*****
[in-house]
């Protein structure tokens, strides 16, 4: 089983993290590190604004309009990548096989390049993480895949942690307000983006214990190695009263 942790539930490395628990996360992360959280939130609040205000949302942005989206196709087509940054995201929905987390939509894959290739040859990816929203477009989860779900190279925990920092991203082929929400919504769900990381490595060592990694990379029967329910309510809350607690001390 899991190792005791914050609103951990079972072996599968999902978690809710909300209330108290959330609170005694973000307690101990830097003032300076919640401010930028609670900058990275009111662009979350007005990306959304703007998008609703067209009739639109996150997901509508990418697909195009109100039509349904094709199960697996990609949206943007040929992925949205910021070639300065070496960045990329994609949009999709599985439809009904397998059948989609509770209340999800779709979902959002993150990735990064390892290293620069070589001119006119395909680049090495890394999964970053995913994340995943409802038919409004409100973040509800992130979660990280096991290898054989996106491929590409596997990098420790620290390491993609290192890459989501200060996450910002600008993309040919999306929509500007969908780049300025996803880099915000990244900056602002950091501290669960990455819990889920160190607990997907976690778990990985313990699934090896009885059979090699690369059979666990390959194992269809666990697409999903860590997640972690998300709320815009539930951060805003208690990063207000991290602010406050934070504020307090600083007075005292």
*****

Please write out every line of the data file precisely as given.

[in-house]
């Protein structure tokens, strides 16, 4: 089983993290590190604004309009990548096989390049993480895949942690307000983006214990190695009263 942790539930490395628990996360992360959280939130609040205000949302942005989206196709087509940054995201929905987390939509894959290739040859990816929203477009989860779900190279925990920092991203082929929400919504769900990381490595060592990694990379029967329910309510809350607690001390 899991190792005791914050609103951990079972072996599968999902978690809710909300209330108290959330609170005694973000307690101990830097003032300076919640401010930028609670900058990275009111662009979350007005990306959304703007998008609703067209009739639109996150997901509508990418697909195009109100039509349904094709199960697996990609949206943007040929992925949205910021070639300065070496960045990329994609949009999709599985439809009904397998059948989609509770209340999800779709979902959002993150990735990064390892290293620069070589001119006119395909680049090495890394999964970053995913994340995943409802038919409004409100973040509800992130979660990280096991290898054989996106491929590409596997990098420790620290390491993609290192890459989501200060996450910002600008993309040919999306929509500007969908780049300025996803880099915000990244900056602002950091501290669960990455819990889920160190607990997907976690778990990985313990699934090896009885059979090699690369059979666990390959194992269809666990697409999903860590997640972690998300709320815009539930951060805003208690990063207000991290602010406050934070504020307090600083007075005292």